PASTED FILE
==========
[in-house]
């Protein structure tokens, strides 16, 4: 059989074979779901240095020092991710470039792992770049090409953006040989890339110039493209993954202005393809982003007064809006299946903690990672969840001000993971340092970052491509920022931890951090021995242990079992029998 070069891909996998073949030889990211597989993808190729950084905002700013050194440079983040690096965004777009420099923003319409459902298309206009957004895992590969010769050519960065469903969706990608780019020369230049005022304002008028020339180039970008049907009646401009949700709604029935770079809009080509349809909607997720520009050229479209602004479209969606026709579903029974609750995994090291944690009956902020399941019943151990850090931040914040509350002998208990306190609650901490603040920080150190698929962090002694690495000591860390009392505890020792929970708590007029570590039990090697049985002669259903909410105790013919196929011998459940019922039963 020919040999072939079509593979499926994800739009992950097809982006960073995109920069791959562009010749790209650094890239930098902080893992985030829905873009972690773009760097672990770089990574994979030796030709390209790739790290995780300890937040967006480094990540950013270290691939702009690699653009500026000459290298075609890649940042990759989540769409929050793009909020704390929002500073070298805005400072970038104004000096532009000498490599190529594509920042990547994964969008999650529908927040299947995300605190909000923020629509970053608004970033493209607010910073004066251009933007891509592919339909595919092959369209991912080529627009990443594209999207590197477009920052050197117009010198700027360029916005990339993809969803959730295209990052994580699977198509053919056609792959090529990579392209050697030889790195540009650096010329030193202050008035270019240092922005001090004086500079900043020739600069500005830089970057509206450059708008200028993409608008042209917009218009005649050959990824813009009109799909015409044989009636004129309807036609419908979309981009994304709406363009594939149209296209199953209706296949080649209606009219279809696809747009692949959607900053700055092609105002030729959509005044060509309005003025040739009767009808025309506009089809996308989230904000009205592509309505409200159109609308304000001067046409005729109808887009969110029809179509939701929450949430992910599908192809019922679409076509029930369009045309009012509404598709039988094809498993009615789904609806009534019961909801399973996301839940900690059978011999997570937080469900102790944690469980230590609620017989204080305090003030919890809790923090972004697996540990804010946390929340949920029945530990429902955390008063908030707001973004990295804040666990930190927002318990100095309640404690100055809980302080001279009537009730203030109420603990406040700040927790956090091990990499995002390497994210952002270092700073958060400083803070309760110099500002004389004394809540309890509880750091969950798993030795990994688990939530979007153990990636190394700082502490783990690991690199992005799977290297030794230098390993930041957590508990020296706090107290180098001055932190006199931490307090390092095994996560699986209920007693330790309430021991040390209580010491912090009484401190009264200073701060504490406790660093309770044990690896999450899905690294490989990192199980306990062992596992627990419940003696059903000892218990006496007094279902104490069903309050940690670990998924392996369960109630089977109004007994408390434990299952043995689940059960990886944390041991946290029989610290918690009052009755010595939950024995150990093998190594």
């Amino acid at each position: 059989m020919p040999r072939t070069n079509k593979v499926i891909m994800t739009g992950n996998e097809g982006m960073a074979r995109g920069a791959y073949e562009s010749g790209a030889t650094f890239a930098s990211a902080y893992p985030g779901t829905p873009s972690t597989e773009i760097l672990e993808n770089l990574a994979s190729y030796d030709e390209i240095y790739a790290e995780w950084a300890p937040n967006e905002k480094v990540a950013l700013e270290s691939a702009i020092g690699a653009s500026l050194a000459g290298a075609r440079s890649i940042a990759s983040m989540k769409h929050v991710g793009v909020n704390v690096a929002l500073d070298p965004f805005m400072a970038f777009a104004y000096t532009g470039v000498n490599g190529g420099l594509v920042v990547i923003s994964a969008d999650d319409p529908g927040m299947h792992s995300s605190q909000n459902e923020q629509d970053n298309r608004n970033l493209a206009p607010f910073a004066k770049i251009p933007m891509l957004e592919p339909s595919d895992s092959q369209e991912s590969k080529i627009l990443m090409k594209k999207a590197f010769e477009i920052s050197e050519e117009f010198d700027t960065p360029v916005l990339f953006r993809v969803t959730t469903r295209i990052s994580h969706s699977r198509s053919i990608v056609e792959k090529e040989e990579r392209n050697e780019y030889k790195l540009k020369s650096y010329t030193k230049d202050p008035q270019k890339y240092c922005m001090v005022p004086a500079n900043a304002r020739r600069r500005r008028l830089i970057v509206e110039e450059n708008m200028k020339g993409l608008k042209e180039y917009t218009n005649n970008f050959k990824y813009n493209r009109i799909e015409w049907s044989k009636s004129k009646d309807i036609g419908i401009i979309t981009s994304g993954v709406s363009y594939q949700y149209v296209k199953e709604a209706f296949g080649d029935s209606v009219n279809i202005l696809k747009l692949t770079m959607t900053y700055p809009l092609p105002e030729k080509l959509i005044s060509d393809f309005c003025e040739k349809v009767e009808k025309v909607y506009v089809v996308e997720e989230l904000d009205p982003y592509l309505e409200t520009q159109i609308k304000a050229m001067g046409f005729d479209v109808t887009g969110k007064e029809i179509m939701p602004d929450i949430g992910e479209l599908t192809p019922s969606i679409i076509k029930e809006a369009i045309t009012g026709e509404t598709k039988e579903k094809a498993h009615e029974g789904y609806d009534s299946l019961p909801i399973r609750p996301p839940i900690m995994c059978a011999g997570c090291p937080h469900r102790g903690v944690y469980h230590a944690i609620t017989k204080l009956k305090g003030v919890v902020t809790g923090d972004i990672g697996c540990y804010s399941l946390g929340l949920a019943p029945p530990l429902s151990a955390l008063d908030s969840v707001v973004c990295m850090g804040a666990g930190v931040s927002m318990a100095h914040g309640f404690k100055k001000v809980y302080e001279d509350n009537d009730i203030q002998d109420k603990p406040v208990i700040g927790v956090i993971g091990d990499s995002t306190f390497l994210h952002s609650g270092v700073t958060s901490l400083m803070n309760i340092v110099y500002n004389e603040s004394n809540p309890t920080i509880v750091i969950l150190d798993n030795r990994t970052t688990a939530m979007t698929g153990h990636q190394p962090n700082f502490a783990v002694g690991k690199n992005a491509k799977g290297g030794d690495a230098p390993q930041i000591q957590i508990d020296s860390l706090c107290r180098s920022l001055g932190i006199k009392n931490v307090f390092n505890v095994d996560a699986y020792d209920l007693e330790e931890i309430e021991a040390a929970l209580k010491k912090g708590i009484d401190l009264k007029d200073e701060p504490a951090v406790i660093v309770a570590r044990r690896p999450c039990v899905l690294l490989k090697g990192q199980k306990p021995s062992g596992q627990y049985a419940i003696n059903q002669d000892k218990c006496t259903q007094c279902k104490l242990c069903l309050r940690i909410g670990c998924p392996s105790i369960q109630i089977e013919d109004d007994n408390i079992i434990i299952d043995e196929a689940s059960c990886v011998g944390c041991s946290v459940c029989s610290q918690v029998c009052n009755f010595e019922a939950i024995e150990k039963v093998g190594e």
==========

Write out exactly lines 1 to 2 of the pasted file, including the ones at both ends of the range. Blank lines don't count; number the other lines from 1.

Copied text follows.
[in-house]
């Protein structure tokens, strides 16, 4: 059989074979779901240095020092991710470039792992770049090409953006040989890339110039493209993954202005393809982003007064809006299946903690990672969840001000993971340092970052491509920022931890951090021995242990079992029998 070069891909996998073949030889990211597989993808190729950084905002700013050194440079983040690096965004777009420099923003319409459902298309206009957004895992590969010769050519960065469903969706990608780019020369230049005022304002008028020339180039970008049907009646401009949700709604029935770079809009080509349809909607997720520009050229479209602004479209969606026709579903029974609750995994090291944690009956902020399941019943151990850090931040914040509350002998208990306190609650901490603040920080150190698929962090002694690495000591860390009392505890020792929970708590007029570590039990090697049985002669259903909410105790013919196929011998459940019922039963 020919040999072939079509593979499926994800739009992950097809982006960073995109920069791959562009010749790209650094890239930098902080893992985030829905873009972690773009760097672990770089990574994979030796030709390209790739790290995780300890937040967006480094990540950013270290691939702009690699653009500026000459290298075609890649940042990759989540769409929050793009909020704390929002500073070298805005400072970038104004000096532009000498490599190529594509920042990547994964969008999650529908927040299947995300605190909000923020629509970053608004970033493209607010910073004066251009933007891509592919339909595919092959369209991912080529627009990443594209999207590197477009920052050197117009010198700027360029916005990339993809969803959730295209990052994580699977198509053919056609792959090529990579392209050697030889790195540009650096010329030193202050008035270019240092922005001090004086500079900043020739600069500005830089970057509206450059708008200028993409608008042209917009218009005649050959990824813009009109799909015409044989009636004129309807036609419908979309981009994304709406363009594939149209296209199953209706296949080649209606009219279809696809747009692949959607900053700055092609105002030729959509005044060509309005003025040739009767009808025309506009089809996308989230904000009205592509309505409200159109609308304000001067046409005729109808887009969110029809179509939701929450949430992910599908192809019922679409076509029930369009045309009012509404598709039988094809498993009615789904609806009534019961909801399973996301839940900690059978011999997570937080469900102790944690469980230590609620017989204080305090003030919890809790923090972004697996540990804010946390929340949920029945530990429902955390008063908030707001973004990295804040666990930190927002318990100095309640404690100055809980302080001279009537009730203030109420603990406040700040927790956090091990990499995002390497994210952002270092700073958060400083803070309760110099500002004389004394809540309890509880750091969950798993030795990994688990939530979007153990990636190394700082502490783990690991690199992005799977290297030794230098390993930041957590508990020296706090107290180098001055932190006199931490307090390092095994996560699986209920007693330790309430021991040390209580010491912090009484401190009264200073701060504490406790660093309770044990690896999450899905690294490989990192199980306990062992596992627990419940003696059903000892218990006496007094279902104490069903309050940690670990998924392996369960109630089977109004007994408390434990299952043995689940059960990886944390041991946290029989610290918690009052009755010595939950024995150990093998190594």